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Front Psychiatry. 2011 Jun 15;2:32. doi: 10.3389/fpsyt.2011.00032. eCollection 2011.

Maternal neural responses to infant cries and faces: relationships with substance use.

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  • 1Yale Child Study Center, Yale University School of Medicine New Haven, CT, USA.

Erratum in

  • Front Psychiatry. 2012;3:115.


Substance abuse in pregnant and recently post-partum women is a major public health concern because of effects on the infant and on the ability of the adult to care for the infant. In addition to the negative health effects of teratogenic substances on fetal development, substance use can contribute to difficulties associated with the social and behavioral aspects of parenting. Neural circuits associated with parenting behavior overlap with circuits involved in addiction (e.g., frontal, striatal, and limbic systems) and thus may be co-opted for the craving/reward cycle associated with substance use and abuse and be less available for parenting. The current study investigates the degree to which neural circuits associated with parenting are disrupted in mothers who are substance-using. Specifically, we used functional magnetic resonance imaging to examine the neural response to emotional infant cues (faces and cries) in substance-using compared to non-using mothers. In response to both faces (of varying emotional valence) and cries (of varying distress levels), substance-using mothers evidenced reduced neural activation in regions that have been previously implicated in reward and motivation as well as regions involved in cognitive control. Specifically, in response to faces, substance users showed reduced activation in prefrontal regions, including the dorsolateral and ventromedial prefrontal cortices, as well as visual processing (occipital lobes) and limbic regions (parahippocampus and amygdala). Similarly, in response to infant cries, substance-using mothers showed reduced activation relative to non-using mothers in prefrontal regions, auditory sensory processing regions, insula and limbic regions (parahippocampus and amygdala). These findings suggest that infant stimuli may be less salient for substance-using mothers, and such reduced saliency may impair developing infant-caregiver attachment and the ability of mothers to respond appropriately to their infants.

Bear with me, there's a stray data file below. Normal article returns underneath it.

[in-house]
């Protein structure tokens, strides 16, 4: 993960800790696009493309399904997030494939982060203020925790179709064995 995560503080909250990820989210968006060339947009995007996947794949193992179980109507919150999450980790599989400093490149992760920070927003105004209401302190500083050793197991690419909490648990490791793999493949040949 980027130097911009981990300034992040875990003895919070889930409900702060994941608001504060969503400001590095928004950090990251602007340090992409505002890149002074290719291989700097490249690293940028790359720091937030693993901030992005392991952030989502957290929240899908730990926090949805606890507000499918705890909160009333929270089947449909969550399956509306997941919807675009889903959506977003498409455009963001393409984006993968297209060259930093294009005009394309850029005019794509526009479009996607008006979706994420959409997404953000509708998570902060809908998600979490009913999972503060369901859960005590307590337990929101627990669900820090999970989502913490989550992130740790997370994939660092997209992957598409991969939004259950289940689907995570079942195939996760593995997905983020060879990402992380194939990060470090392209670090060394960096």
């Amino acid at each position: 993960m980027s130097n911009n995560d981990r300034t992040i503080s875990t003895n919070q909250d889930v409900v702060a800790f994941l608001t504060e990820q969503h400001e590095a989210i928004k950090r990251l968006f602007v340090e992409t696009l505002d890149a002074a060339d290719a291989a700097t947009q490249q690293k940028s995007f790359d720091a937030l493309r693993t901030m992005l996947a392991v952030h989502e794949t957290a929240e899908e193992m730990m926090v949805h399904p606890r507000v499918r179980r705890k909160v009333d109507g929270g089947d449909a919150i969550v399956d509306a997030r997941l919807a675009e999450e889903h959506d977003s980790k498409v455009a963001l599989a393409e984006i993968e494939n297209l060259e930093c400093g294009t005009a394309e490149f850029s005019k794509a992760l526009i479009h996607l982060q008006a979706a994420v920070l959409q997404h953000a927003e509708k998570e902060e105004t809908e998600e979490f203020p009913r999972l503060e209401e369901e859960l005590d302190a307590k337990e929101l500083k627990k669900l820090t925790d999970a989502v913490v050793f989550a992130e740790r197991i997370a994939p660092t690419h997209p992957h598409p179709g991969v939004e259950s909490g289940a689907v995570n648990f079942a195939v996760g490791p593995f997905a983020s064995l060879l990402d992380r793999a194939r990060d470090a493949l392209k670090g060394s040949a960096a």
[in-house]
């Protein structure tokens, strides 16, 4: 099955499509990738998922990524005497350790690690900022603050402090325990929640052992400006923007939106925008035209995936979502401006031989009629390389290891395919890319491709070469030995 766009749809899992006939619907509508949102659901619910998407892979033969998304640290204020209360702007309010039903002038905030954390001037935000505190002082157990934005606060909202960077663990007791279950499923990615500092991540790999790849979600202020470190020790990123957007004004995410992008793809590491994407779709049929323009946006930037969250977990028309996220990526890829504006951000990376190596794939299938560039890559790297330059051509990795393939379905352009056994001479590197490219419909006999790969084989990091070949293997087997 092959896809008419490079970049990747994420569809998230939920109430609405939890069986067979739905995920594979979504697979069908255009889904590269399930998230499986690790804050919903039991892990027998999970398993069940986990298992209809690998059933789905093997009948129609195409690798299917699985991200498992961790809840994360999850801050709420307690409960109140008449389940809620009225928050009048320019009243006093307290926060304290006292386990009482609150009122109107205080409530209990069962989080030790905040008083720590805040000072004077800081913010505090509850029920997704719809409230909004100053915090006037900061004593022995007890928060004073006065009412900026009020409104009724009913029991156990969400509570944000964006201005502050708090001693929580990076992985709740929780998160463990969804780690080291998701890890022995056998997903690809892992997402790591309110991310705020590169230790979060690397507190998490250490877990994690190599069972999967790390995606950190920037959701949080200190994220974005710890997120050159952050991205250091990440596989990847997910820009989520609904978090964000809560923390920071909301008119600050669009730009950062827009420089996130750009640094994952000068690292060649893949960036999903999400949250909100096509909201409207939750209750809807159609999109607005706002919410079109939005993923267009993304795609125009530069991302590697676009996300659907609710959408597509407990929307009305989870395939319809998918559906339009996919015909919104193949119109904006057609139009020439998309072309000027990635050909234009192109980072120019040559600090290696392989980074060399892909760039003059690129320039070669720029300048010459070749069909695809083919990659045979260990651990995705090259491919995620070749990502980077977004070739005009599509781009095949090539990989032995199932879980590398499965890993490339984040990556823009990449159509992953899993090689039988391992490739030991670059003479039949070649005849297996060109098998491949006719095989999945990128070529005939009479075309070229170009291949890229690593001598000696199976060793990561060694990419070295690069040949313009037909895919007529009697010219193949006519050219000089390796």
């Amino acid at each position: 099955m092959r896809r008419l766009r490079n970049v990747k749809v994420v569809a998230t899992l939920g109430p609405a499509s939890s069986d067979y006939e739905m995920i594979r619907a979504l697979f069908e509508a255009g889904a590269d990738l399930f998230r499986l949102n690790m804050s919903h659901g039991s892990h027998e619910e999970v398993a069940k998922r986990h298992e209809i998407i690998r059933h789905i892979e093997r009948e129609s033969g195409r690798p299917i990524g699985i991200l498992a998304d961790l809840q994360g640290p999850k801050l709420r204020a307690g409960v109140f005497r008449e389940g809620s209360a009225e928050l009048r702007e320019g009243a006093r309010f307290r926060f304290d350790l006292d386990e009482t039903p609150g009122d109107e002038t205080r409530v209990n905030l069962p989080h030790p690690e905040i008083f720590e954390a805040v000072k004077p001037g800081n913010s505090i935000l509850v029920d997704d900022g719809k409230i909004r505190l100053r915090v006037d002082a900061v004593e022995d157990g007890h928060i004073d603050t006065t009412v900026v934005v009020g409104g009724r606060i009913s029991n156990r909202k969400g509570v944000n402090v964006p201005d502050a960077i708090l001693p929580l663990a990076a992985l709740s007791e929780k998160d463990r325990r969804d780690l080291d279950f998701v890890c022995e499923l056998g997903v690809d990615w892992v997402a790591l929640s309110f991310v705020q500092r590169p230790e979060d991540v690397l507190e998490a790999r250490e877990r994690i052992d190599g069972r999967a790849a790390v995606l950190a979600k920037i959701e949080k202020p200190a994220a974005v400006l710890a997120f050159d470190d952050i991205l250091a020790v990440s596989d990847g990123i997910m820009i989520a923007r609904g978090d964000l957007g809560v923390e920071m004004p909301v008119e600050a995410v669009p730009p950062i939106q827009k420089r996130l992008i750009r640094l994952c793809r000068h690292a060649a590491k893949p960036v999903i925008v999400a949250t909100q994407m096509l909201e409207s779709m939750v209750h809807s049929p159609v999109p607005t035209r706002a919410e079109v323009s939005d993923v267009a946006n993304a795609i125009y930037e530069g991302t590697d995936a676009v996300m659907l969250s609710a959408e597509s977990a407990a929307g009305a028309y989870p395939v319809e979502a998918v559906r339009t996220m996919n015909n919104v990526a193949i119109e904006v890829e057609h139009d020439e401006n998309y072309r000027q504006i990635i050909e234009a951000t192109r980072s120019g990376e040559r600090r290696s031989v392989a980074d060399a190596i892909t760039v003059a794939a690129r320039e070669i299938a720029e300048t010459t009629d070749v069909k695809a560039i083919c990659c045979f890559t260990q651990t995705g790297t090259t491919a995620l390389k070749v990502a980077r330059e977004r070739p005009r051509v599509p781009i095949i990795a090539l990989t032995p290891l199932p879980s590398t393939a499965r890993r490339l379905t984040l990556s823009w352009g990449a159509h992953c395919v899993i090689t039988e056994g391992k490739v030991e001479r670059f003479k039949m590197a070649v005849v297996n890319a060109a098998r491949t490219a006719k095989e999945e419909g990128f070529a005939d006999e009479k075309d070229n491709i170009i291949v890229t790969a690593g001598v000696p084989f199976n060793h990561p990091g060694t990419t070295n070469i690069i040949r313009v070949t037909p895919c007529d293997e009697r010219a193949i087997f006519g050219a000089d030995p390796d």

cry; emotion; fMRI; parenting

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